Anna, I think crude oil pricing is only one of the factors for global slowdown, there are other ‘n’ numbers of factors and among them the weaker trade value of US currency is important. Adding to the fuel, recent happenings in Libya, tsunami in Japan are also key factors.

  3. saranyatil
    September 20, 2011

    Anna,

    As you mentioned Economic slow down is slowing down the sales and affecting the complete forecasts. Already companies are rephrasing their sales target to the present situation.

  4. Jay_Bond
    September 20, 2011

    It definitely looks like end of year sales are going to lag behind most companies and investors forecasts. The main issue is going to make sure these companies lower their expectations and try not to pump up volume of their inventory in anticipation of larger sales. In this current economy these companies will be better off coming up a little short in inventory and not meeting demand rather than having a stock pile of merchandise just sitting in warehouses losing money.

  5. Eldredge
    September 20, 2011

    With 59% of the poll responses predicting fair to weak forecast, and 12% unsure, certainly the poll results don't bode well. Even if end of year fares better than expected, I'm sure everyone will be monitoring demand and inventories very carefully.

  6. _hm
    September 20, 2011

    Is it possible to compensate the lag in sales by more innovative and low cost product? Business may also need new marketing models to augment sales.

     

  7. Ms. Daisy
    September 20, 2011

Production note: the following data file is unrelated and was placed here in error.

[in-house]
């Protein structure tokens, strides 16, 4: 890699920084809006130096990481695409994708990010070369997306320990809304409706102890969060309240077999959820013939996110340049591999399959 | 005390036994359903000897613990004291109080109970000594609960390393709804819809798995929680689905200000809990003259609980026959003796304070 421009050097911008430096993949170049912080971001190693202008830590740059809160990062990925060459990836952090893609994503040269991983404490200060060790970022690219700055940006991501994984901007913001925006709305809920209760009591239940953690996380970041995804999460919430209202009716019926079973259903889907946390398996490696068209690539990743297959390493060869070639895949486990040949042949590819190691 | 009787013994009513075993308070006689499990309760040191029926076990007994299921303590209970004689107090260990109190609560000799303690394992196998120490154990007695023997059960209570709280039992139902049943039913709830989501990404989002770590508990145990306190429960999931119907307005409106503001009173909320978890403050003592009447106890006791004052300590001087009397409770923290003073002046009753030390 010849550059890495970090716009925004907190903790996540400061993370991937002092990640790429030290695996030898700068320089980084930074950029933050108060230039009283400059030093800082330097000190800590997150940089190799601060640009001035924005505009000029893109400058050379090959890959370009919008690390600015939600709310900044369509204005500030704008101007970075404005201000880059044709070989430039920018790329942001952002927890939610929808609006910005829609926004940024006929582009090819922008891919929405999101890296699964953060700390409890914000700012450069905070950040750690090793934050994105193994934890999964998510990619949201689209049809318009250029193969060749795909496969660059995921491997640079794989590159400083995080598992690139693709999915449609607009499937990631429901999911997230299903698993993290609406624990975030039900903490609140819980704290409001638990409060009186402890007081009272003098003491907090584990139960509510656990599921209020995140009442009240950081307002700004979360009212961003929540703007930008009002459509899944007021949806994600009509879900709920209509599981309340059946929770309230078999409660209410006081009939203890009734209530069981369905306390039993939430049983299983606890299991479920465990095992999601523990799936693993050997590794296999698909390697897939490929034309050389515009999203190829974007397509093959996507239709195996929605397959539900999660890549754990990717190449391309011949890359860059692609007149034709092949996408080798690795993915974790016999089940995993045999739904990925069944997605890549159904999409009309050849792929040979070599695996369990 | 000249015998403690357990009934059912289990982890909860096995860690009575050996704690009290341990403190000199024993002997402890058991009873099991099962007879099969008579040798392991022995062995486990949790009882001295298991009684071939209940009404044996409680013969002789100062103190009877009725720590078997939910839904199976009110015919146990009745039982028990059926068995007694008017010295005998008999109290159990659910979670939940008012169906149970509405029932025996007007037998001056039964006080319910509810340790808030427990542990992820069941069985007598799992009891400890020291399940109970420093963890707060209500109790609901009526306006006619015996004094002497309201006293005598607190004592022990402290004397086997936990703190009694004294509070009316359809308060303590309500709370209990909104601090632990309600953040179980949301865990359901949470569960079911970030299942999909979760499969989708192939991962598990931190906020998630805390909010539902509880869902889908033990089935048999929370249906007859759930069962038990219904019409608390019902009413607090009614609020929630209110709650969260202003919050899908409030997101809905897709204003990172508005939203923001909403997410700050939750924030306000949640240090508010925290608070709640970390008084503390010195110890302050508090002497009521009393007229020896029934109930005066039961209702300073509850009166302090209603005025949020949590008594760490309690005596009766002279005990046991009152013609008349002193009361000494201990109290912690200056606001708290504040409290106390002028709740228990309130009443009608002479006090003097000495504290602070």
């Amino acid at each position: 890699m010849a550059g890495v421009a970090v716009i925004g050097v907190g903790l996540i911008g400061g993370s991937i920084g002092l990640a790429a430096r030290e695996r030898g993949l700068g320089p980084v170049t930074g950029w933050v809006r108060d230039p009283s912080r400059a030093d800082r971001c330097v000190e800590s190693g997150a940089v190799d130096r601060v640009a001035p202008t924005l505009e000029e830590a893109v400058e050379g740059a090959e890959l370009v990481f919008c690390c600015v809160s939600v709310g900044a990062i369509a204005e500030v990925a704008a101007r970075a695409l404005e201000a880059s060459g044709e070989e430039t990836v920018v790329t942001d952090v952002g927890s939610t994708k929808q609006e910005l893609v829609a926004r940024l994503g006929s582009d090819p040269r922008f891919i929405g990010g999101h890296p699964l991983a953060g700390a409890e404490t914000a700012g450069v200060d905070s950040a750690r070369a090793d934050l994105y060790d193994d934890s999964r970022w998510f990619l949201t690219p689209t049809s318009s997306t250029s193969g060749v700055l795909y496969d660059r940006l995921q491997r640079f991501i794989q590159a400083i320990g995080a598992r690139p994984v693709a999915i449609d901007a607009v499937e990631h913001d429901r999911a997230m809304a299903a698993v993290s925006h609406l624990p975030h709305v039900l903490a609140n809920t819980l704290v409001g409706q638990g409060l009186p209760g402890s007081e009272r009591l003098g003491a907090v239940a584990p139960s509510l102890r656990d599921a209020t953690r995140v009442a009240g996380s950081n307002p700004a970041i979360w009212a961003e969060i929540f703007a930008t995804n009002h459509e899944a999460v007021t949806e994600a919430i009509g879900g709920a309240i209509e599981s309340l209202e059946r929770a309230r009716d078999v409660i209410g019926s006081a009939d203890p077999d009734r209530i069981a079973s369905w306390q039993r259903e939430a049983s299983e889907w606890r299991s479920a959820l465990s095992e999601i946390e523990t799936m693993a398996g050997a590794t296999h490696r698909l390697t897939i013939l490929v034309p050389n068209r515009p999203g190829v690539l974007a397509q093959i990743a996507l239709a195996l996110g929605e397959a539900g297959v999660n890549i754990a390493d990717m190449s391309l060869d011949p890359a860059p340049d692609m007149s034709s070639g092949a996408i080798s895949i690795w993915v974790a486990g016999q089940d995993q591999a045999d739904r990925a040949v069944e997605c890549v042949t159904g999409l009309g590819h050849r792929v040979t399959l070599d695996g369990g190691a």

@_hm:

    Yes, new marketing strategies will be needed to lift up the mood of the holiday season and help the elctronic supply chain ride the this global wave of uncertainty.

  8. eemom
    September 21, 2011

    This is always a tough call for manufacturers.  Forecasts seem to have gone up and down again.  If manufacturers prepare for a slower than expected season, and the things start looking up, they may miss a good opportunity to boast annual sales.  If they decide to boast inventory, and sales are weak then they are left with product on the shelves.  I would be in the camp of fair sales, I do agree that marketing will be crucial to move the product and try to make the best out of the situation.

  9. Anna Young
    September 21, 2011

     @ Saranyatil, thank you for your contribution. As you may have noted also- EBN ongoing electronics sales  poll reflects a fair to weak sales is expected in the second half of 2011. This is an indication for electronics companies to brace themselves for a dismal end of year production target. I agree, it is expedient for companies to rephrase their sales target to the current global financial decline. 

  10. Anna Young
    September 21, 2011

    @ Ms. Daisy, I'm just pondering, what will the marketing strategy entail? Are we going to see further reduction in sale prices? Although it will be beneficial for consumers if there's a further slash in electronics sale prices. How will this pan out for electronic' supply chain?

     

  11. Anna Young
    September 21, 2011

    @ Jay_Bond, I concur, companies will have to lower their expectations. It is crucial in this current financial climate.